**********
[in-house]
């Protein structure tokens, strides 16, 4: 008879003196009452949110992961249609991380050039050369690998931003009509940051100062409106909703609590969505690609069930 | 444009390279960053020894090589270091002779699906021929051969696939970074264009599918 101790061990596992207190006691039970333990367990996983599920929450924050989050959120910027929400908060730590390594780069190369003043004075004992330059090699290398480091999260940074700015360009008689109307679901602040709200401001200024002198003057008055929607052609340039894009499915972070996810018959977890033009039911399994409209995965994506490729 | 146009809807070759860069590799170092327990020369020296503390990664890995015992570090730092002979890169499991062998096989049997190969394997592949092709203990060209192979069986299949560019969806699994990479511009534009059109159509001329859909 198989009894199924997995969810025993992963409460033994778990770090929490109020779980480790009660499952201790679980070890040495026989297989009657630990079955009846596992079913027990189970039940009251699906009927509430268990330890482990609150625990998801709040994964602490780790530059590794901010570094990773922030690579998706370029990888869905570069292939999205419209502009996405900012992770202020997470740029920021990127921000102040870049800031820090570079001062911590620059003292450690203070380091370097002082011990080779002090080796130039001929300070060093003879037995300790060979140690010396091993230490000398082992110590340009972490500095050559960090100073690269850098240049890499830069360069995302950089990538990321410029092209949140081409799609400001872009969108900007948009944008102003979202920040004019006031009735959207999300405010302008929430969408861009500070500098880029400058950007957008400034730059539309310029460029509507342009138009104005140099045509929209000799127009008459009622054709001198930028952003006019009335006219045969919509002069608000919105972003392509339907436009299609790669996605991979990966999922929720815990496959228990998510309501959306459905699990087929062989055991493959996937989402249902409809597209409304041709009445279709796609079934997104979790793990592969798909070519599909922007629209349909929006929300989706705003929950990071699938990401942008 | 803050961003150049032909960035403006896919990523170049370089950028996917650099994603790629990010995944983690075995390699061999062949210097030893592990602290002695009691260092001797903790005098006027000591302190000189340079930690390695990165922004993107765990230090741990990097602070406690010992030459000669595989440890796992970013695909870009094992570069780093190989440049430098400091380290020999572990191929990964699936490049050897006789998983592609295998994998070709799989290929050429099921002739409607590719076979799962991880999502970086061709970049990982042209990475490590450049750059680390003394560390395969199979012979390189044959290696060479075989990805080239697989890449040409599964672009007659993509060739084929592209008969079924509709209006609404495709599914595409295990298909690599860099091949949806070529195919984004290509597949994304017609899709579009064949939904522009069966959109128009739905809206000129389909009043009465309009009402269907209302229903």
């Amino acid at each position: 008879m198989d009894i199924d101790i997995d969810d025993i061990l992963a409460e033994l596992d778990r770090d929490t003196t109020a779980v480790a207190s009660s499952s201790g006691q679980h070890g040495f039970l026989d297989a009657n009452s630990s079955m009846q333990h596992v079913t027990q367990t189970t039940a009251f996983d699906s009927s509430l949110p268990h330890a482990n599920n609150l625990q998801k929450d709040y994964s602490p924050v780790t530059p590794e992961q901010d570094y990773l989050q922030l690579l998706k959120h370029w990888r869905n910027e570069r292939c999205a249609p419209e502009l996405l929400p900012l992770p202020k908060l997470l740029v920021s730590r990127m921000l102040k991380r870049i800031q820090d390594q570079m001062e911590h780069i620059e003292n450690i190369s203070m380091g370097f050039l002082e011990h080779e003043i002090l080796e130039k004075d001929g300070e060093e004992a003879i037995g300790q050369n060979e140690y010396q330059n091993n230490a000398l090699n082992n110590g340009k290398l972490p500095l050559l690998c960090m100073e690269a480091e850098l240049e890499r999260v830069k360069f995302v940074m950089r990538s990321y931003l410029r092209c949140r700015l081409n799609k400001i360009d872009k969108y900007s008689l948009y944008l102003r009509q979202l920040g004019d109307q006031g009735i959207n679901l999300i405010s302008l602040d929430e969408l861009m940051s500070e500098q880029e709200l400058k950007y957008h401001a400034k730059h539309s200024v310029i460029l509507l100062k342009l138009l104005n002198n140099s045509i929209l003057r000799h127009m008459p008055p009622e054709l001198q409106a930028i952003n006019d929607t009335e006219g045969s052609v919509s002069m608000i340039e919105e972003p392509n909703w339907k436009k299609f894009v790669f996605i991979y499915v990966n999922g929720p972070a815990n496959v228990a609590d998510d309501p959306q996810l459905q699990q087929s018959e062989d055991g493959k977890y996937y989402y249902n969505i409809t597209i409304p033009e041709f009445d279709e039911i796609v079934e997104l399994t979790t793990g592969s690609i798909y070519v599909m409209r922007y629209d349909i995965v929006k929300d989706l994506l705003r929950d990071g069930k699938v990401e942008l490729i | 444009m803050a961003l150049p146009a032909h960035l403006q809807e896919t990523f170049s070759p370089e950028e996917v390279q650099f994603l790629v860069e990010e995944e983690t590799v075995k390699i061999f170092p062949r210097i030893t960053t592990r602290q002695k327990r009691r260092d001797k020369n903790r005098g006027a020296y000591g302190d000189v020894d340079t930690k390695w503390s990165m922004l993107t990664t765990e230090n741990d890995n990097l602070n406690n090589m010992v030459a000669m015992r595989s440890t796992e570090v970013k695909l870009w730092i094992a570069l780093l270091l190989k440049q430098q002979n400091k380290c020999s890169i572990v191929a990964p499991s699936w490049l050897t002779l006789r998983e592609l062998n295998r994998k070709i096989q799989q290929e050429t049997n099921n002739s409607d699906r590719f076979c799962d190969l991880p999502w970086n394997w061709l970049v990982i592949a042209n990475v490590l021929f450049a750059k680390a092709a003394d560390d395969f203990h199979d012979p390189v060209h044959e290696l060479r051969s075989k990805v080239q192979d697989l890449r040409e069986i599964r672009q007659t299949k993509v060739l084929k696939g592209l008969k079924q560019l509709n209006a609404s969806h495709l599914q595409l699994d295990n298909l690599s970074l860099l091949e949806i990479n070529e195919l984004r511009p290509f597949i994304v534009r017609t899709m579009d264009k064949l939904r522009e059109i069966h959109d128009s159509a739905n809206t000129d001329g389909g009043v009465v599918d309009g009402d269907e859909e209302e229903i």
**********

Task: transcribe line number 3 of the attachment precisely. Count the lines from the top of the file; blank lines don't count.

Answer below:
């Amino acid at each position: 008879m198989d009894i199924d101790i997995d969810d025993i061990l992963a409460e033994l596992d778990r770090d929490t003196t109020a779980v480790a207190s009660s499952s201790g006691q679980h070890g040495f039970l026989d297989a009657n009452s630990s079955m009846q333990h596992v079913t027990q367990t189970t039940a009251f996983d699906s009927s509430l949110p268990h330890a482990n599920n609150l625990q998801k929450d709040y994964s602490p924050v780790t530059p590794e992961q901010d570094y990773l989050q922030l690579l998706k959120h370029w990888r869905n910027e570069r292939c999205a249609p419209e502009l996405l929400p900012l992770p202020k908060l997470l740029v920021s730590r990127m921000l102040k991380r870049i800031q820090d390594q570079m001062e911590h780069i620059e003292n450690i190369s203070m380091g370097f050039l002082e011990h080779e003043i002090l080796e130039k004075d001929g300070e060093e004992a003879i037995g300790q050369n060979e140690y010396q330059n091993n230490a000398l090699n082992n110590g340009k290398l972490p500095l050559l690998c960090m100073e690269a480091e850098l240049e890499r999260v830069k360069f995302v940074m950089r990538s990321y931003l410029r092209c949140r700015l081409n799609k400001i360009d872009k969108y900007s008689l948009y944008l102003r009509q979202l920040g004019d109307q006031g009735i959207n679901l999300i405010s302008l602040d929430e969408l861009m940051s500070e500098q880029e709200l400058k950007y957008h401001a400034k730059h539309s200024v310029i460029l509507l100062k342009l138009l104005n002198n140099s045509i929209l003057r000799h127009m008459p008055p009622e054709l001198q409106a930028i952003n006019d929607t009335e006219g045969s052609v919509s002069m608000i340039e919105e972003p392509n909703w339907k436009k299609f894009v790669f996605i991979y499915v990966n999922g929720p972070a815990n496959v228990a609590d998510d309501p959306q996810l459905q699990q087929s018959e062989d055991g493959k977890y996937y989402y249902n969505i409809t597209i409304p033009e041709f009445d279709e039911i796609v079934e997104l399994t979790t793990g592969s690609i798909y070519v599909m409209r922007y629209d349909i995965v929006k929300d989706l994506l705003r929950d990071g069930k699938v990401e942008l490729i | 444009m803050a961003l150049p146009a032909h960035l403006q809807e896919t990523f170049s070759p370089e950028e996917v390279q650099f994603l790629v860069e990010e995944e983690t590799v075995k390699i061999f170092p062949r210097i030893t960053t592990r602290q002695k327990r009691r260092d001797k020369n903790r005098g006027a020296y000591g302190d000189v020894d340079t930690k390695w503390s990165m922004l993107t990664t765990e230090n741990d890995n990097l602070n406690n090589m010992v030459a000669m015992r595989s440890t796992e570090v970013k695909l870009w730092i094992a570069l780093l270091l190989k440049q430098q002979n400091k380290c020999s890169i572990v191929a990964p499991s699936w490049l050897t002779l006789r998983e592609l062998n295998r994998k070709i096989q799989q290929e050429t049997n099921n002739s409607d699906r590719f076979c799962d190969l991880p999502w970086n394997w061709l970049v990982i592949a042209n990475v490590l021929f450049a750059k680390a092709a003394d560390d395969f203990h199979d012979p390189v060209h044959e290696l060479r051969s075989k990805v080239q192979d697989l890449r040409e069986i599964r672009q007659t299949k993509v060739l084929k696939g592209l008969k079924q560019l509709n209006a609404s969806h495709l599914q595409l699994d295990n298909l690599s970074l860099l091949e949806i990479n070529e195919l984004r511009p290509f597949i994304v534009r017609t899709m579009d264009k064949l939904r522009e059109i069966h959109d128009s159509a739905n809206t000129d001329g389909g009043v009465v599918d309009g009402d269907e859909e209302e229903i």